by M.P. Pellicer | Stranger Than Fiction Stories
The tradition of Halloween originated from a civilization that dominated Northern Europe. These people were the Celts.
Originally they lived in Central Europe, and moved westward before the advent of the Romans. They had no written language, and their art was mostly decorative, however they had a rich oral tradition. Most of their history comes from other civilizations that came in contact with them. They were herders and hunters, and fearsome warriors.
The Iron Age is age of the Celt in Britain. They weren't one people but warring tribes that were given to fighting amongst themselves. They were loosely tied by a similar language, religion and cultural expression. The glories of plunder and battle were very important for the Celts, and they were known to rush into battle armed and naked. The favorite spoil of war was the severed head of a foe.
The Celts worshiped deities personified by the forces of nature. They routinely offered sacrifices in order to appease them. Julius Caesar's Conquest of Gaul described that human sacrifice using fire was common among the Celts.
These religious activities were overseen and committed by the Druids. Among their ranks were prophets, bards and priests which were all male, and women were only allowed to assist. Their leader was the archdruid. They were judges at all disputes, and because of their status in the society they were exempt from taxes and military service.
There are two important dates on the Druidic calendar, May 1, known as Beltane and October 31, and November 1, known as Samhain and Taman. Sao-in as it was pronounced, was dedicated to the Celtic Lord of the Dead. This was when one year became another.
During this time they would invite the spirit of their deceased relatives to join the celebration. This included taking the skulls of their family members from the grave, decorating and bringing them to the festivities.
Milk or food was left outside the home for wandering spirits who had no family. There was danger if a spirit was left out of the fun, since they were thought to be unpleasant.
Since winter was on the horizon, bonfires were used in ceremonies. According to Caesar ritual sacrifices of animals, especially horses and human beings were made in flames. He described, "Persons suffering from serious diseases, as were all those who were exposed to the perils of battle, were offered as human sacrifices... Some tribes have colossal images made of wickerwork, the limbs of which they fill with living men; they are then set on fire, and the victims burned to death." Sometimes captured Roman soldiers were part of this sacrifice.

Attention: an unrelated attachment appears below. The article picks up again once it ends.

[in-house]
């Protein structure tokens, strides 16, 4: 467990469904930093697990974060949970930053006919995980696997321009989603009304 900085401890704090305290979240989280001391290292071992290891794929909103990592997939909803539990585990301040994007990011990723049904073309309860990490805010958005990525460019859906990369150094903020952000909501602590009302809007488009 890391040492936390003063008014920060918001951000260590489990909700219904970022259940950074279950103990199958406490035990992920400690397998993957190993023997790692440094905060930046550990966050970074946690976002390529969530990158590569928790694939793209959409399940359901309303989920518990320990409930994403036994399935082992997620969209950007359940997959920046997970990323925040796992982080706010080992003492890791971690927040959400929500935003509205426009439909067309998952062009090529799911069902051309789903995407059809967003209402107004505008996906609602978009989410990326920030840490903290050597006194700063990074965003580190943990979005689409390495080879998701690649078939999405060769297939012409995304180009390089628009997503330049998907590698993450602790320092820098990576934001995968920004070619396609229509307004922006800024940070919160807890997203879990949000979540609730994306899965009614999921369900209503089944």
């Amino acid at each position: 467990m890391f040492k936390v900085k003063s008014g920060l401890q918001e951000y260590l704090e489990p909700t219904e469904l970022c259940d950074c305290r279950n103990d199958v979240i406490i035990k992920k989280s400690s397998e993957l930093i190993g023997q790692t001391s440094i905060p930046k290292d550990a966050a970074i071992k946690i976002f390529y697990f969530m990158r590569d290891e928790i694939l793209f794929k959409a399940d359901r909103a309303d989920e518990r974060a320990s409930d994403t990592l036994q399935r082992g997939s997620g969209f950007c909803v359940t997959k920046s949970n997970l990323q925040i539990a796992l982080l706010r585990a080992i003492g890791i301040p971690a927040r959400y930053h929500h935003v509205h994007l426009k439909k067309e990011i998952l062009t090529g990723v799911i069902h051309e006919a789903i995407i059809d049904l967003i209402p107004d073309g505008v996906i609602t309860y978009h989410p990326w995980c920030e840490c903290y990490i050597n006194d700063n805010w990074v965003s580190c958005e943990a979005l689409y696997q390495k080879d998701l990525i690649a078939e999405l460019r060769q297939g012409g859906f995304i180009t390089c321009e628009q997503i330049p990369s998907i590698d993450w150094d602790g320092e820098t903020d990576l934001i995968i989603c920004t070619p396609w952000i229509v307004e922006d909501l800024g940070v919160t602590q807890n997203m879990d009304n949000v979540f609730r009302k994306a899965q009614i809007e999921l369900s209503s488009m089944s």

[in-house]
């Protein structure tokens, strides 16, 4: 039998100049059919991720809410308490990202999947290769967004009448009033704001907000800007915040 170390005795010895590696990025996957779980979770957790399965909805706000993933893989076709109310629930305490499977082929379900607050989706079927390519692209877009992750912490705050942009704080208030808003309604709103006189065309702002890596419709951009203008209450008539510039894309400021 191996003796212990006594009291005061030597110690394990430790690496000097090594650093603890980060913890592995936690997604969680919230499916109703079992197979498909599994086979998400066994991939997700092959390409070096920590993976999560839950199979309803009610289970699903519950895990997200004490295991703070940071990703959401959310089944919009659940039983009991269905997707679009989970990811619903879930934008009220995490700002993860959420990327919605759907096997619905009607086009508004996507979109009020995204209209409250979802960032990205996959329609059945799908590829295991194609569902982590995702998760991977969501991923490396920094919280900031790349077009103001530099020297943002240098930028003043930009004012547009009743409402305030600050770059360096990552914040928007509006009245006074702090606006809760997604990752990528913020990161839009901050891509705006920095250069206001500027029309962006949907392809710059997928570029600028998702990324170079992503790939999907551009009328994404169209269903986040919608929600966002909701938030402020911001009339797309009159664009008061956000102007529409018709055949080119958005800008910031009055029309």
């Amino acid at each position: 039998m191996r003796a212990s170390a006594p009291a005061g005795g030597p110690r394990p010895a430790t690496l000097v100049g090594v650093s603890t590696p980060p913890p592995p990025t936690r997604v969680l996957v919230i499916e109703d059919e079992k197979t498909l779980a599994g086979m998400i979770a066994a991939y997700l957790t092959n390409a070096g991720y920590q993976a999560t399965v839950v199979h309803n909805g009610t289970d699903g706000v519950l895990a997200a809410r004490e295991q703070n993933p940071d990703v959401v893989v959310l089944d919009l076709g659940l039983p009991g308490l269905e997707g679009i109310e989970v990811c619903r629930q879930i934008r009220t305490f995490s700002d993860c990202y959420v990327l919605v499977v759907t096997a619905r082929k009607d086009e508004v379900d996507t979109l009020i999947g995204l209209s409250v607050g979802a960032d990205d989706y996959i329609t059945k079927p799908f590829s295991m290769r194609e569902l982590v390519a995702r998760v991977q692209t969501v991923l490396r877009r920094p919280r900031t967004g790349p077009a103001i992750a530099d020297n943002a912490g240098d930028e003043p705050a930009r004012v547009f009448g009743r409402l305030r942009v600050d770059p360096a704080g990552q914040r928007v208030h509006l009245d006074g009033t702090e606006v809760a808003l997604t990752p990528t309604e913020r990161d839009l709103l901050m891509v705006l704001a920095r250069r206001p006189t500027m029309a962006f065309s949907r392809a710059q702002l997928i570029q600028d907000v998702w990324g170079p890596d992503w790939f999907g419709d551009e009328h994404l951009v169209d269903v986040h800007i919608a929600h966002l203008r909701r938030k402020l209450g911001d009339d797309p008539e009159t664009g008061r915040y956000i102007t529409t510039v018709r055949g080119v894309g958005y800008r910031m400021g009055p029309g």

The remains of the victims were studied by the Druids to predict the future, especially for the upcoming year.
The Druids may have been mystical but they used this opportunity to line their own pockets. They would lead a parade of masked peasants to go door to door and gather gifts for the Druid god Muck Olla. Tribute was demanded otherwise the peasant could be punished. It could come in the form of stolen livestock or burning down farm buildings. This predated Mafia shakedowns for supposed protection.
The Celts were distrustful also of fairies who were considered evil. Their complaints against humans are that they were displaced from the land. They were believed to live in mounds or barrows that dot the British Isles.
Samhain not only allowed spirits of the dead to cause mischief but also the fairies. Food and milk left outside the home were also meant to appease them.
The Romans who conquered most of Northern Europe, eventually blended their customs with those of the Celts. The Roman festival honoring the dead called Feralia was also celebrated at the end of October. The Roman's acceptance of other religious beliefs clashed with the Druid's practice of human sacrifice. Since the Druids’ customs were oral traditions, once the priests disappeared their religion faded.
Christians did something similar as Europe became Christianized.
The Cathedral of Our Lady of Chartres, situated 50 miles southwest of Paris was constructed in the 13th century, but the last version was built on the site of at least 5 cathedrals built in the 4th century. Originally it was a Celtic sanctuary, who had taken over an earlier pagan site of worship. The Druids venerated a pregnant goddess statue that was brought there from a non-druidic sect.
The pregnant Venus figurine was transfigured into the pregnant Virgin Mary and venerated at the cathedral until the fanatics from the French Revolution destroyed one of the oldest continually venerated religious figurines in history.
Much of the Halloween folklore we know today evolved from Europe during the Dark Ages.
During 1000 A.D. All Soul's Day was incorporated to be celebrated on November 2. This would become known as Allhallowtide, when Christians would dress all in black and go door to door asking for food for the dead. This evolved into children exchanging prayers for the dead in exchange for ‘soul cakes’ in the 11th century in a tradition called ‘souling’. These soul cakes were sweet with a cross on the top, and they were intended to represent a spirit being freed from purgatory when eaten.
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